The Ox Takes a Breather

While the year of the Ox started off strong for global financial markets, the end of the lunar new year celebration also saw the party ending for many major indices. Concerns over rising bond yields, and high valuation of tech-related stocks led to selling pressures on the China market. Though the sell-off was focused on the tech sector at the start, uncertainties have caused a domino effect to knock down other sectors as well.  Evidently, this has caused the China equity market to stumble a little, but its economic data remains very much intact. 

 

Why so Spooky?

So what changed in global financial markets that spooked investors, and caused them to dump their shiny performers of 2020?

The prospects of global economies reopening, and higher expectations for growth this year has initially provided a boosters for risk assets. But the liquidity tap is expected to be turned down as global growth expectations rise, leaving global central banks the option to roll back their stimulus plans. And after being cast aside, bonds are making a comeback with a vengeance. US 10-year treasuries now yield higher than the S&P 500 Index! Starting the year at a yield of 0.92%, yields have now spiked to 1.574%, beating the S&P 500 Index whose dividend yield is at 1.57%.

The slide in performance has led the broader China market to see approximately USD1.2 trillion being erased from its stock market value. But is this an effect of the markets taking a breather before its continue climb upward?

 

Leader of the Pack

China has released robust trade data despite most other global economies stuck in lockdown. Export numbers grew by an impressive 60.6% YoY for the combined months of January and February – outpacing analysts’ forecast of 38%.  The numbers were also way ahead of the 18.1% YoY growth recorded in December. 

 

The stronger economic data suggests that the world’s 2nd largest economy has found steady footing. With focus turning towards domestic consumption, and the service sector, the New China Economy seems set to  continue its upward trajectory and further cement its  role as a major contributor to the country’s economic growth.

China continues to dominate the global ecommerce market – taking lead over brick and mortar sales, which has proven beneficial in view of the containment measures that the country put in place to control the spread of the virus.  Only 10-years ago, both China and the US were seeing approximately 5% of its total retail sales derive from ecommerce. Today, China’s ecommerce enjoys more than 50% of the total retail sales, while the US lags at 15%.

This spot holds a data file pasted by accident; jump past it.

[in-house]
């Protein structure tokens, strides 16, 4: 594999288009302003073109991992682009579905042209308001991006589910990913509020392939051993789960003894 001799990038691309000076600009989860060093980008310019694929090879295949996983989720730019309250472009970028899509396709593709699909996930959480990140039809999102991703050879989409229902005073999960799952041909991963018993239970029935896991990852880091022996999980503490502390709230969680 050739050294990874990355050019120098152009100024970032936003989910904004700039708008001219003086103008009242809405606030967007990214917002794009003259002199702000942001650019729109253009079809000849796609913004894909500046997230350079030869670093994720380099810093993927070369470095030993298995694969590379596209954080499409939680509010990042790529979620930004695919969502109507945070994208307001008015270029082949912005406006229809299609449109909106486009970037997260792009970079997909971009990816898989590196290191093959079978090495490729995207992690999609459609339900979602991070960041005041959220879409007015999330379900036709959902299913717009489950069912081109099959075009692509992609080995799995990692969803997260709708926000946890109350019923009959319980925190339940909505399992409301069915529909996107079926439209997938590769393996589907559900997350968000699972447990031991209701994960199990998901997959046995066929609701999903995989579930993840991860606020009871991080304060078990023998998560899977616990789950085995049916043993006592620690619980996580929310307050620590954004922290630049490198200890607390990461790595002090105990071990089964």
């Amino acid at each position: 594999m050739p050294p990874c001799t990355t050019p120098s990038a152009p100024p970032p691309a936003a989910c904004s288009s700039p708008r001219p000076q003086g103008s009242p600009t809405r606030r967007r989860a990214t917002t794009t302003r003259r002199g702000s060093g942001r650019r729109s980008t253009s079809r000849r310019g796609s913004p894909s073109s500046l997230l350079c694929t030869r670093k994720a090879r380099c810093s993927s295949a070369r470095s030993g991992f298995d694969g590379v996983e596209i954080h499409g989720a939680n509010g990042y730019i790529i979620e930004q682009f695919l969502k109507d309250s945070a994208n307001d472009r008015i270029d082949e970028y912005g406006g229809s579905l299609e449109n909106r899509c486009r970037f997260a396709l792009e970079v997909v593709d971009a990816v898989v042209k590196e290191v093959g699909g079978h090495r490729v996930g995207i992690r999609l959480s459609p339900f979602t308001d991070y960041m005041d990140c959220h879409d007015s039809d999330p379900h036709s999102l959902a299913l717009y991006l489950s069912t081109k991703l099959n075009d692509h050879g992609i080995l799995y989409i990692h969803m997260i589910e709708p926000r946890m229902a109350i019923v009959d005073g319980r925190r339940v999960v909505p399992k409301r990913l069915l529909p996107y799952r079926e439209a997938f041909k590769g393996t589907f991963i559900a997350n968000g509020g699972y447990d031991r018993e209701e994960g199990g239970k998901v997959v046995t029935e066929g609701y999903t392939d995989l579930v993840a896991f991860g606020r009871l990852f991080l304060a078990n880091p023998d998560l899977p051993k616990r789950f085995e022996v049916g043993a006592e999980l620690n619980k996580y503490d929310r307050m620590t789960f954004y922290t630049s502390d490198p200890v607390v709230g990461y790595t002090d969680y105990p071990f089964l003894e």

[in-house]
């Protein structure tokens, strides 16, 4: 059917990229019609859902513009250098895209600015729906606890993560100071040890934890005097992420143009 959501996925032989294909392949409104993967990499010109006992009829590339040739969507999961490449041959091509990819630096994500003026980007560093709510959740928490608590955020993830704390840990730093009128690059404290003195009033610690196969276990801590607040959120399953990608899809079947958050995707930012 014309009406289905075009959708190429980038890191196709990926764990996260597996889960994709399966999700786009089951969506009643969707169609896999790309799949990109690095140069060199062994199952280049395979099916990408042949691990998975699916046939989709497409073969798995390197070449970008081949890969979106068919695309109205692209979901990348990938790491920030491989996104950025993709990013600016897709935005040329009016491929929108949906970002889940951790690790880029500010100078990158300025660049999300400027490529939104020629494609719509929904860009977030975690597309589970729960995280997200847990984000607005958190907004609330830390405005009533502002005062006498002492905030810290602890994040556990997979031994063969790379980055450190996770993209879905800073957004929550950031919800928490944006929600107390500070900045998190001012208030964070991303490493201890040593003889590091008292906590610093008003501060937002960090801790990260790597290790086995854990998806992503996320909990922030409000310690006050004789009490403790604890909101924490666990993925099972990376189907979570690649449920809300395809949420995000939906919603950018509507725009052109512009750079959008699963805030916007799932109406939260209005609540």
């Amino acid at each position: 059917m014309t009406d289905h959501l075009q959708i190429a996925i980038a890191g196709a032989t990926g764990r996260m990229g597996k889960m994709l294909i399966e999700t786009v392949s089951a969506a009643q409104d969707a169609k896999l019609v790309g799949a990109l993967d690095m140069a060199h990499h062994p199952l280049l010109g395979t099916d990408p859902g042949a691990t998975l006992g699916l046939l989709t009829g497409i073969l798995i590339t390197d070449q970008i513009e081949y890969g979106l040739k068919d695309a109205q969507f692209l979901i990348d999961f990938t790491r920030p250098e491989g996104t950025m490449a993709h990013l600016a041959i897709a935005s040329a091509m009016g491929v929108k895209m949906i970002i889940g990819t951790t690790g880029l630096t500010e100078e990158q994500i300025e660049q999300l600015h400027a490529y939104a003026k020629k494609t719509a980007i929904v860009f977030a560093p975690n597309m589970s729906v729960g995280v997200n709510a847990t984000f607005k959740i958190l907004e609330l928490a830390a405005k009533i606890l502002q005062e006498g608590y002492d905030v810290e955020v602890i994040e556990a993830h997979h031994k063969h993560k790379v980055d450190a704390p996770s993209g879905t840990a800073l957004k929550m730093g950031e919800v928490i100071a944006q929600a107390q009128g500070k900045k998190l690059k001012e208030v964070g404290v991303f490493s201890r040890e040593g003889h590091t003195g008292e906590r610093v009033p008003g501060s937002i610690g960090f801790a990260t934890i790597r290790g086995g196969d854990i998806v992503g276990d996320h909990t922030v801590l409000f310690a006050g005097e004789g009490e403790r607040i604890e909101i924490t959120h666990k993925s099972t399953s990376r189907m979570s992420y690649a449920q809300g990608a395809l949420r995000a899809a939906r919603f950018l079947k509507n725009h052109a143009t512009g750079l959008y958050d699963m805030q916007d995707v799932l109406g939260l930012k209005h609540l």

The rapid rise of its ecommerce sector can be attributed to the innovative strategies of the tech companies in China. Giants such as Alibaba, and JD.com have emerged victorious with their accessibility, affordability, and reliable supply chain solution.  So well connected are they that the companies had successfully assisted with the delivery of food, and medical supplies during the lockdown early last year.  And companies in China are taking it a step further with the rising popularity of social retail where consumers band together to make bulk purchases, and livestreaming where retailers set up live viewing sessions for consumers. In 2019, Taobao generated more than USD 30 billion through sales carried out through livestreams, capitalising on the more than 388 million users (as at December) that it has. 

China’s digital payment system is also seen to be a step ahead of its competitors with the services that it provides, along with its successful adoption rate by the locals. China has close to 1 billion mobile users (out of its 1.4 billion population), which is more than the population of the US. Even back in 2018, China was already seeing mobile payments making up more than 80% of all payments.